123

0.8

RD

0.6

0.4

yd = 10

+

yd = 30

0.2

0.0 3

yd = 60

4 5 6

10

3 4 5 6

Re

10

3 4 5 6

10

Figure 4: Dependency of the drag reduction rate RD on the Reynolds number Re with the

constant thickness of damping layer yd .

suppressing the turbulence only near the wall, viz., without any direct manipulation of largescale structures away from the wall. Therefore, the basic strategy behind the existing control

schemes, i.e., attenuation of the near-wall turbulence only, is also valid at very high Reynolds

numbers appearing in real applications.

The computer time for the present DNS at Re = 1160 was provided by The Earth Simulator

Center, Japan.

References

Adrian, R. J., Meinhart, C. D., and Tomkins,C. D., Vortex organization in the outer region of the turbulent boundary layer, J. Fluid Mech., 422, 1 (2000).

Bewley, T. R., Moin, P., and Temam, R., DNS-based predictive control of turbulence: an optimal benchmark for feedback algorithms, J. Fluid Mech., 447, 179 (2001).

Choi, H., Moin, P., and Kim, J., Active turbulence control for drag reduction in wall-bounded flows, J.

Fluid Mech., 262, 75 (1994).

Dean, R. B., Reynolds number dependence of skin friction and other bulk flow variables in twodimensional rectangular duct flow, Trans. ASME, J. Fluids Eng., 100, 215 (1978).

Fukagata, K., Iwamoto, K., and Kasagi, N., Contribution of Reynolds stress distribution to the skin

friction in wall-bounded flows, Phys. Fluids, 14, L73 (2002).

Fukagata, K. and Kasagi, N., Drag reduction in turbulent pipe flow with feedback control applied partially to wall, Int. J. Heat Fluid Flow, 24, 480 (2003).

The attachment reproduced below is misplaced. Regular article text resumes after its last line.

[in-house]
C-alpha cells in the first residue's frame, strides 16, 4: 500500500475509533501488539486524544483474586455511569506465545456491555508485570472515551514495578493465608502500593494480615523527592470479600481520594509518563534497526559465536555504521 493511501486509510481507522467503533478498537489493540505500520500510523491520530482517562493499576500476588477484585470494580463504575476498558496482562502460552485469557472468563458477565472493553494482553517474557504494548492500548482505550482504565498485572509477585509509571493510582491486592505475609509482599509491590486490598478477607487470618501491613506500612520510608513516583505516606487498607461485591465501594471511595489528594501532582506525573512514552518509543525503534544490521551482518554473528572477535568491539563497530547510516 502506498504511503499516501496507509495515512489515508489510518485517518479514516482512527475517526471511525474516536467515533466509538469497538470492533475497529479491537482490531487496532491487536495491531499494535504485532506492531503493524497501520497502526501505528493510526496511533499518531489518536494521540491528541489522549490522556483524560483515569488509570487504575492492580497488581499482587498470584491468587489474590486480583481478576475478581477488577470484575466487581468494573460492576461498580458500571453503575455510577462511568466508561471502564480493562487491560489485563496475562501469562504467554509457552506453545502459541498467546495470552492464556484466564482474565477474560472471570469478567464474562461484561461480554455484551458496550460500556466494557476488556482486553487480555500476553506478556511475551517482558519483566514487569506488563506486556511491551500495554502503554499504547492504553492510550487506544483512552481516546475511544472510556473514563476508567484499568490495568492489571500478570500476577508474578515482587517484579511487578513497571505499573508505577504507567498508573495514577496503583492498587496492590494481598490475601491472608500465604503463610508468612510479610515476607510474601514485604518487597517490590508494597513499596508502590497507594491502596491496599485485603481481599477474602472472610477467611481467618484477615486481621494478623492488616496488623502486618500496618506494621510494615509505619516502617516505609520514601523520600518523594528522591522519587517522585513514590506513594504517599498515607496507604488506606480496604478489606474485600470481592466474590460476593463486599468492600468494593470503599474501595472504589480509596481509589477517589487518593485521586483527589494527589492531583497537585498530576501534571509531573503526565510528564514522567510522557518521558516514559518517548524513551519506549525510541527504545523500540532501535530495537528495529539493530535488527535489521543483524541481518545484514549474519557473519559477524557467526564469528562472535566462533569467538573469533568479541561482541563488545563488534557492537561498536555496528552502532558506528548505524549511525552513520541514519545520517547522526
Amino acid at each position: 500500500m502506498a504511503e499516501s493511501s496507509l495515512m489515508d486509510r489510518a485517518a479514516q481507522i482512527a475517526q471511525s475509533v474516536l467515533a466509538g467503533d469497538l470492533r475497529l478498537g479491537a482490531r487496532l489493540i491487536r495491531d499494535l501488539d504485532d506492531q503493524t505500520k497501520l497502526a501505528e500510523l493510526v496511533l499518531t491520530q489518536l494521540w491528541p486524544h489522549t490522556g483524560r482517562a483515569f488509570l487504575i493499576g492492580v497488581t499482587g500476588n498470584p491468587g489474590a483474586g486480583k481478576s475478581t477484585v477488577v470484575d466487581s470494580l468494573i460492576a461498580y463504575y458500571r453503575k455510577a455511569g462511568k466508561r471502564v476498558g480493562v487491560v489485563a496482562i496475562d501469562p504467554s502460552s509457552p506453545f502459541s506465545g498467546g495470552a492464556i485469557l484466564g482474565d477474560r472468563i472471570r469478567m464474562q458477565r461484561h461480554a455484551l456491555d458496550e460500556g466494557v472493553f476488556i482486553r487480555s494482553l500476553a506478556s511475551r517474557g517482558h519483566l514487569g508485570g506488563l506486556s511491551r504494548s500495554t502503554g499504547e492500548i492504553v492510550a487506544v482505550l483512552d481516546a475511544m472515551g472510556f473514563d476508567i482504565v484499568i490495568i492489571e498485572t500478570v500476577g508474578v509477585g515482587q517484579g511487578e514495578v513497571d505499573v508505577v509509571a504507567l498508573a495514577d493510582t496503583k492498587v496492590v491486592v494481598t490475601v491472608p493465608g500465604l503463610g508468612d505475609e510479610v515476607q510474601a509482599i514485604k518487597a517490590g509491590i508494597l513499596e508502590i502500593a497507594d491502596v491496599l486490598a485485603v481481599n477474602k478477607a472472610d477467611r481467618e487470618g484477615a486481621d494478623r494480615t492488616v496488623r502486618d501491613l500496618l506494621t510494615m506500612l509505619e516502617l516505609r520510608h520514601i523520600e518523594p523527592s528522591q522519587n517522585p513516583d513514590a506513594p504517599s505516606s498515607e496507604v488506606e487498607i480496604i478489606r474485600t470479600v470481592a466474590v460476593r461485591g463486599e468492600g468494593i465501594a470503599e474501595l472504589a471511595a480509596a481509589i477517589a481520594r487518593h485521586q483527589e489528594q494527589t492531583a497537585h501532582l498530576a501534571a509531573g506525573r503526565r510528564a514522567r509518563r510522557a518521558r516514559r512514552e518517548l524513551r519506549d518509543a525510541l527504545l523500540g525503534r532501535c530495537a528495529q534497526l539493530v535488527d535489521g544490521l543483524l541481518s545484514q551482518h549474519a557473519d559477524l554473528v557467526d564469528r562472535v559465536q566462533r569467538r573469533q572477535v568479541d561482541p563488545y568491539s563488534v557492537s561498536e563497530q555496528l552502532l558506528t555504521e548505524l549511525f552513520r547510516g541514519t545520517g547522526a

Fukagata, K., Iwamoto, K., and Kasagi, N., Prediction of drag reduction rate by opposition control at

very high Reynolds numbers, submitted for presentation at ICTAM04 (2004).

Gad-el-Hak, M., Modern developments in flow control, Appl. Mech. Rev., 49, 365 (1996).

Hammond, E. P., Bewley, T. R., and Moin, P., Observed mechanisms for turbulence attenuation and

enhancement in opposition-controlled wall-bounded flows, Phys. Fluids 10, 2421 (1998).

Iwamoto, K., Suzuki, Y., and Kasagi, N., Reynolds number effect on wall turbulence: toward effective

feedback control, Int. J. Heat Fluid Flow, 23, 678 (2002).

Iwamoto, K., Fukagata, K., Kasagi, N., and Suzuki, Y., Drag reduction by active feedback control in

high Reynolds number wall turbulence, Phys. Fluids, submitted (2004).

124

Kasagi, N., Sumitani, Y., Suzuki, Y., and Iida, O., Kinematics of the quasi-coherent vortical structure

in near-wall turbulence, Int. J. Heat Fluid Flow, 16, 2 (1995).

Kasagi, N., Progress in direct numerical simulation of turbulent transport and its control, Int. J. Heat

Fluid Flow, 19, 125 (1998).

Kim, J., Moin, P., and Moser, R., Turbulence statistics in fully developed channel flow at low Reynolds

number, J. Fluid Mech., 177, 133 (1987).

Lee, C., Kim, J., and Choi, H., Suboptimal control of turbulent channel flow for drag reduction, J.

Fluid Mech., 358, 245 (1998).

Moin, P. and Bewley, T., Feedback control of turbulence, Appl. Mech. Rev., 47, S3 (1994).

Robinson, S. K., Coherent motions in the turbulent boundary layer, Annu. Rev. Fluid Mech., 23, 601

(1991).